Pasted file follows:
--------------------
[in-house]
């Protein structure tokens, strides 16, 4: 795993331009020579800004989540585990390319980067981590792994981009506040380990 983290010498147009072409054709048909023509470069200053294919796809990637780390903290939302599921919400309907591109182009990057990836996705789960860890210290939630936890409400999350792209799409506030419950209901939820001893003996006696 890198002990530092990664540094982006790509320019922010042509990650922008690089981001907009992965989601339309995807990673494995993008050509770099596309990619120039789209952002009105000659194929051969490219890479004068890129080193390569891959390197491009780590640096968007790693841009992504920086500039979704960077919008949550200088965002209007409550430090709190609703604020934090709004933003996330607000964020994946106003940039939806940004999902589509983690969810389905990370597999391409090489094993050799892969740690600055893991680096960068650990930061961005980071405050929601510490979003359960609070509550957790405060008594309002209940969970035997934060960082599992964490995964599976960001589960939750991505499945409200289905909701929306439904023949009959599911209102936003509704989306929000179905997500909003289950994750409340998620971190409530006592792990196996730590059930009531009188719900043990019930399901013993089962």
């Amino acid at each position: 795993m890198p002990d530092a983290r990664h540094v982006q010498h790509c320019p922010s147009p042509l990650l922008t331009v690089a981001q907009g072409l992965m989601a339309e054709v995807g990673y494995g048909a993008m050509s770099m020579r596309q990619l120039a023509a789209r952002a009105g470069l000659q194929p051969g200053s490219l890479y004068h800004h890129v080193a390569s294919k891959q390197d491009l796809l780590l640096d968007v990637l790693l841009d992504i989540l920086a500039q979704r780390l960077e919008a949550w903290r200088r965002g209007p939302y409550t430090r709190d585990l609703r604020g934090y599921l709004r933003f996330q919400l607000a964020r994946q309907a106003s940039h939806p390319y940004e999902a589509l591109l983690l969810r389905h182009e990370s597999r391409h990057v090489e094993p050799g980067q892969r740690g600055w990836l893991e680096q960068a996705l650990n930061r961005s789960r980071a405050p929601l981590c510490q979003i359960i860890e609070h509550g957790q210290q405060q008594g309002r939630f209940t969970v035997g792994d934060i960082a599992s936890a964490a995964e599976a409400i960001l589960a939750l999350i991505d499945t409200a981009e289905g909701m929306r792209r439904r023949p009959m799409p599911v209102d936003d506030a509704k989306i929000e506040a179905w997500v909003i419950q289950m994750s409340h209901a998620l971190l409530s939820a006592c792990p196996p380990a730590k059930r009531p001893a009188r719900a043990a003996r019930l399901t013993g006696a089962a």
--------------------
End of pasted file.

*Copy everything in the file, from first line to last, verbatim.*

[in-house]
């Protein structure tokens, strides 16, 4: 795993331009020579800004989540585990390319980067981590792994981009506040380990 983290010498147009072409054709048909023509470069200053294919796809990637780390903290939302599921919400309907591109182009990057990836996705789960860890210290939630936890409400999350792209799409506030419950209901939820001893003996006696 890198002990530092990664540094982006790509320019922010042509990650922008690089981001907009992965989601339309995807990673494995993008050509770099596309990619120039789209952002009105000659194929051969490219890479004068890129080193390569891959390197491009780590640096968007790693841009992504920086500039979704960077919008949550200088965002209007409550430090709190609703604020934090709004933003996330607000964020994946106003940039939806940004999902589509983690969810389905990370597999391409090489094993050799892969740690600055893991680096960068650990930061961005980071405050929601510490979003359960609070509550957790405060008594309002209940969970035997934060960082599992964490995964599976960001589960939750991505499945409200289905909701929306439904023949009959599911209102936003509704989306929000179905997500909003289950994750409340998620971190409530006592792990196996730590059930009531009188719900043990019930399901013993089962």
């Amino acid at each position: 795993m890198p002990d530092a983290r990664h540094v982006q010498h790509c320019p922010s147009p042509l990650l922008t331009v690089a981001q907009g072409l992965m989601a339309e054709v995807g990673y494995g048909a993008m050509s770099m020579r596309q990619l120039a023509a789209r952002a009105g470069l000659q194929p051969g200053s490219l890479y004068h800004h890129v080193a390569s294919k891959q390197d491009l796809l780590l640096d968007v990637l790693l841009d992504i989540l920086a500039q979704r780390l960077e919008a949550w903290r200088r965002g209007p939302y409550t430090r709190d585990l609703r604020g934090y599921l709004r933003f996330q919400l607000a964020r994946q309907a106003s940039h939806p390319y940004e999902a589509l591109l983690l969810r389905h182009e990370s597999r391409h990057v090489e094993p050799g980067q892969r740690g600055w990836l893991e680096q960068a996705l650990n930061r961005s789960r980071a405050p929601l981590c510490q979003i359960i860890e609070h509550g957790q210290q405060q008594g309002r939630f209940t969970v035997g792994d934060i960082a599992s936890a964490a995964e599976a409400i960001l589960a939750l999350i991505d499945t409200a981009e289905g909701m929306r792209r439904r023949p009959m799409p599911v209102d936003d506030a509704k989306i929000e506040a179905w997500v909003i419950q289950m994750s409340h209901a998620l971190l409530s939820a006592c792990p196996p380990a730590k059930r009531p001893a009188r719900a043990a003996r019930l399901t013993g006696a089962a």